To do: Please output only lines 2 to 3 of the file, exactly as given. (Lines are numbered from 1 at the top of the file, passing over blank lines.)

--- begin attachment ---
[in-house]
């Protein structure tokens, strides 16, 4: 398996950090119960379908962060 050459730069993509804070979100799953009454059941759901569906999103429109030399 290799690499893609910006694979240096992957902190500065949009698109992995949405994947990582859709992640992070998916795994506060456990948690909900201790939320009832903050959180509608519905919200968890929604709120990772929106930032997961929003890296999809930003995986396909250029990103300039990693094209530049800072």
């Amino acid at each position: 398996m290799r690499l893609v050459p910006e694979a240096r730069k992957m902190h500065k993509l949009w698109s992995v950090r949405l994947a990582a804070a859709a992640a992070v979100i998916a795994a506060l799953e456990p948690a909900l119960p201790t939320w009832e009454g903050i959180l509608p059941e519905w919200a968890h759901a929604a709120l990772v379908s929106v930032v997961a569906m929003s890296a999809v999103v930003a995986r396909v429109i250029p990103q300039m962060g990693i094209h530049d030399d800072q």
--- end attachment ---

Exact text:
């Protein structure tokens, strides 16, 4: 398996950090119960379908962060 050459730069993509804070979100799953009454059941759901569906999103429109030399 290799690499893609910006694979240096992957902190500065949009698109992995949405994947990582859709992640992070998916795994506060456990948690909900201790939320009832903050959180509608519905919200968890929604709120990772929106930032997961929003890296999809930003995986396909250029990103300039990693094209530049800072």
């Amino acid at each position: 398996m290799r690499l893609v050459p910006e694979a240096r730069k992957m902190h500065k993509l949009w698109s992995v950090r949405l994947a990582a804070a859709a992640a992070v979100i998916a795994a506060l799953e456990p948690a909900l119960p201790t939320w009832e009454g903050i959180l509608p059941e519905w919200a968890h759901a929604a709120l990772v379908s929106v930032v997961a569906m929003s890296a999809v999103v930003a995986r396909v429109i250029p990103q300039m962060g990693i094209h530049d030399d800072q």